4. Easy does it. One of the worst ways to un-clutter is the “all or nothing” mentality, where you have to get rid of everything unsightly in one weekend and never again. Instead, de-clutter your house one drawer, one closet, one room, one garage at a time! Go through it organize it throw away what is no longer needed or donate it so someone will get use out of it! I say one drawer at a time because completion is a great feeling and brings great energy. Of course the converse  is true . One drawer at a time is doable! Get stuck in! As Lao tzu explains, “A journey of a thousand miles must begin with a single step”

    5. Don’t throw it out, just rearrange it! Finally, there is something to be said for rearranging furniture or trying out pictures in different places. Besides from often finding some long forgotten lost item (or, in my case, a buried dog bone full of sand) under the couch cushions or throw pillows. Breathing new life into an old furniture arrangement or even room gives you a clearer perspective and allows you to see things from a new perspective. Of course, it also changes the energy of a room, thus releasing stuck, stagnant energy.

    At the end of the day, clutter is an emotional and physical blockage that prevents us from living our true, authentic lives. Beginning to gradually and systematically de-clutter your life will put you on the path to more, and more positive energy almost as soon as you fill that first trash bag! Good luck


Patience is not simply the ability to wait, it’s how we behave while we’re waiting.”

~ Joyce Meyer ~

In the late 1960s, psychologist Walter Mischel conducted a series of experiments with preschoolers at a Stanford University nursery school. These experiments are more popularly known as “The Marshmallow Test,” and it involved four and five year olds who were given a tricky choice.

These kids were given the opportunity to eat one marshmallow immediately. However, if they waited until the researchers came back into room (up to 20 minutes later), then they would get two marshmallows. The reactions and decisions of these kids varied:

  • Some kids just ate the marshmallows;
  • Others just looked around;
  • A few kids squirmed, at first, but eventually gave in and ate a marshmallow;
  • And, some kids decided to wait!

These kids received their well deserved double marshmallows’ when the researchers came back into the room. Then things grew more interesting. Thirty years later, Mischel and his team followed up with the Bing preschoolers and found that children who had waited for the second marshmallow generally fared better in life. For example, studies showed that a child’s ability to delay eating the first marshmallow was a predictor for higher SAT scores and also a lower Body Mass Index (BMI).  predicted higher SAT scores and a lower body mass index (BMI). The overall perception:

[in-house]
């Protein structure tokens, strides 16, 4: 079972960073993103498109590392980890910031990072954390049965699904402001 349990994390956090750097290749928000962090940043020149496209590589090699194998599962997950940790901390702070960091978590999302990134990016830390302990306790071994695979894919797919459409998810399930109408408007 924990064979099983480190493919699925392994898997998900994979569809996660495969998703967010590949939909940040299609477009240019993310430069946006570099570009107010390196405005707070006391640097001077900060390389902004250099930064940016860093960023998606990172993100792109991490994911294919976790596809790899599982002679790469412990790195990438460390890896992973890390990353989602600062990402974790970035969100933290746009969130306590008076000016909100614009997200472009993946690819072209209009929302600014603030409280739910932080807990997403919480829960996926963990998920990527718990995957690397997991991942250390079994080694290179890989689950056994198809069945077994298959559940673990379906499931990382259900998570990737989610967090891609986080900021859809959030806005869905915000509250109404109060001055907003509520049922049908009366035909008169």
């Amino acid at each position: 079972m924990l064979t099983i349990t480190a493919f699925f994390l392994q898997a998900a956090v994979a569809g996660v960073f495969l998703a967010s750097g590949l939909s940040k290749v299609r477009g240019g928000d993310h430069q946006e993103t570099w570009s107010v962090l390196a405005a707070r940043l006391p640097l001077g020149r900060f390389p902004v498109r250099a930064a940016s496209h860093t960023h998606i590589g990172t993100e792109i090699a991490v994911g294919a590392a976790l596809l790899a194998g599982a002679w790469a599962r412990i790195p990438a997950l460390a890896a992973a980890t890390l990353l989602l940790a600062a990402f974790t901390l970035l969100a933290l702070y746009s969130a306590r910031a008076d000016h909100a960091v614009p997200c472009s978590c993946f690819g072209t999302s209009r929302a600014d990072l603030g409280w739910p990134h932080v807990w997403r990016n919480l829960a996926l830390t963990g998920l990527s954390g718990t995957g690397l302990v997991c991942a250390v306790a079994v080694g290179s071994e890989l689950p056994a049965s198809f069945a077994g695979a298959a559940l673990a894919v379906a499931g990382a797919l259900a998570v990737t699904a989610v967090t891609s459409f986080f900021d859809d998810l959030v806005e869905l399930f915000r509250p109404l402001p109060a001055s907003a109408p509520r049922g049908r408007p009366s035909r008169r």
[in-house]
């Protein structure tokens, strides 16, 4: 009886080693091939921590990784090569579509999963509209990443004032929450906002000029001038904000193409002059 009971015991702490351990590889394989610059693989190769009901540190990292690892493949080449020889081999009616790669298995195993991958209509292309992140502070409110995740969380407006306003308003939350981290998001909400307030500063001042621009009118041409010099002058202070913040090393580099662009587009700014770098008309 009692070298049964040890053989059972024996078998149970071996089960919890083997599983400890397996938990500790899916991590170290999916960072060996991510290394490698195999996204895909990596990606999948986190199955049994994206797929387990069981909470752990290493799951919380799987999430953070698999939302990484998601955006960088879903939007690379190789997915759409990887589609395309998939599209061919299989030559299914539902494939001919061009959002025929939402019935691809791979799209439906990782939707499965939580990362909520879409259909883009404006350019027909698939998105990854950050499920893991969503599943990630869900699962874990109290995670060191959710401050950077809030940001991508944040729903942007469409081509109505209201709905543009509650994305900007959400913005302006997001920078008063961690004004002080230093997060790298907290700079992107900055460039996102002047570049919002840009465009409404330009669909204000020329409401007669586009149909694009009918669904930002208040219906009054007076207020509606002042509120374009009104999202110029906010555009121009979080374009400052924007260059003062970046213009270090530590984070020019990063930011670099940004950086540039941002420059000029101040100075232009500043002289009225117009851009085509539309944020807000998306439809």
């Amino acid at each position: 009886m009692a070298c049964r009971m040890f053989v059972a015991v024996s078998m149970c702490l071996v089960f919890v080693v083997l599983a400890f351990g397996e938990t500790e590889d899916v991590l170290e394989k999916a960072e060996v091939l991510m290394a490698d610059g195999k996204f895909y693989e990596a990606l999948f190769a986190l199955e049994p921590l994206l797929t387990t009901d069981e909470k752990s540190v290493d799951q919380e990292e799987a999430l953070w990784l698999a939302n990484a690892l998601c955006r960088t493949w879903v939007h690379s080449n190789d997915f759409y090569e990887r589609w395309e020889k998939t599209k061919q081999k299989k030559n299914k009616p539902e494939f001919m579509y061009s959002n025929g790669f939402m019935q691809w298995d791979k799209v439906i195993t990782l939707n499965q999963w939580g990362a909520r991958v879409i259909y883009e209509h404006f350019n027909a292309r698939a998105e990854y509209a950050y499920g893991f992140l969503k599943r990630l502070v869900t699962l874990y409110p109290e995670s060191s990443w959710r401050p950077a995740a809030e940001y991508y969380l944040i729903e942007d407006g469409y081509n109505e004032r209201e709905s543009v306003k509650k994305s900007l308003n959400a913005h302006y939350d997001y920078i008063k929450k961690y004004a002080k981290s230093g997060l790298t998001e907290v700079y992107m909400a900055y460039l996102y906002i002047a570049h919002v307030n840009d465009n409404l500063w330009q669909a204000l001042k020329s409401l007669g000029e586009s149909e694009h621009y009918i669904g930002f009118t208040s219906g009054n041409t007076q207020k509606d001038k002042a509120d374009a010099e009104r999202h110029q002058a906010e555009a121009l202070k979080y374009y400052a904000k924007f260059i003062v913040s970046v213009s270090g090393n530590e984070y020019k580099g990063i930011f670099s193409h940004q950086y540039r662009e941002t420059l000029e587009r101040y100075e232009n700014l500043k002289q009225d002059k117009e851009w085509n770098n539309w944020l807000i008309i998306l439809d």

Those that could delay gratification did better in all areas than those that did not!.

Knowing that our ability to be patient as a child has an impact on our future success as an adult is important. Parents and Educators should embrace teaching children to be patient, so that they can grow into patient adults.

And the best way to teach anything is to walk the talk. Slow down. Smell the roses. Be not so quick to anger. Think before we react.

Frustration will ALWAYS happen. We can never predict that life will go exactly as we plan, it nearly never does. Learning patience helps with this, because calmness is a choice. Every day there are good reasons to get irritated, annoyed, or frustrated. Computers often go down. Mobile phones sometimes break. People get sick and some die. Traffic can be heavy—and always when we’re running late. Lines at the post office, supermarket, phone shops, and in doctors’ rooms are way too long, and slow. And regardless of what class you travel, planes sometimes get delayed. The point is: no one is immune to frustrating situations. They are a part of life.When we’re not in a line, we may lose something. I’m not just talking materially like when we lose our keys or wallet, but also a loved one, jobs, and even friends. Most things that we want or goals that we set for ourselves don’t just instantly materialise. People don’t always call us back quickly. How do we deal with all this? There is only one way—patience! Patience will help us be happier and it helps us to learn tolerance, as well.

Our goal: WE need to learn to transform out frustration with PATIENCE!


Deepak Chopra gives a brilliant acronym formula for what he does so that he does not REACT quickly. This is a formula you can use over and over again, as it will help you to override that instinctive reaction you may have that leads to losing your temper. It uses the acronym, stop, S.T.O.P.
S: Stands for STOP. Just stop, hold on, and wait a minute.

T: Stands for TAKE. Take three deep breaths and then SMILE.

O: Stands for OBSERVE. Take note of what is happening inside of you. It probably doesn’t feel very good, but you have to observe it to know that.

P: Stands for PROCEED with awareness and kindness.
Strategy to develop patience

Next time you are in a long line or experiencing a delay of any sort, or come across any other encounter that leaves you frustrated, take time to S.T.O.P. Use this time to take yourself out of the craziness of your busy life. Try:

  • Smiling at others
  • Thinking about how lucky you are to be alive.
  • Hum a tune.
  • Go with the flow.
  • Focus on your breathing
  • Use it as opportunity to take time out from your busy day


Afterward, commend yourself on taking steps toward putting patience into your life. Patience is not only a virtue, but it is something acquired through habit.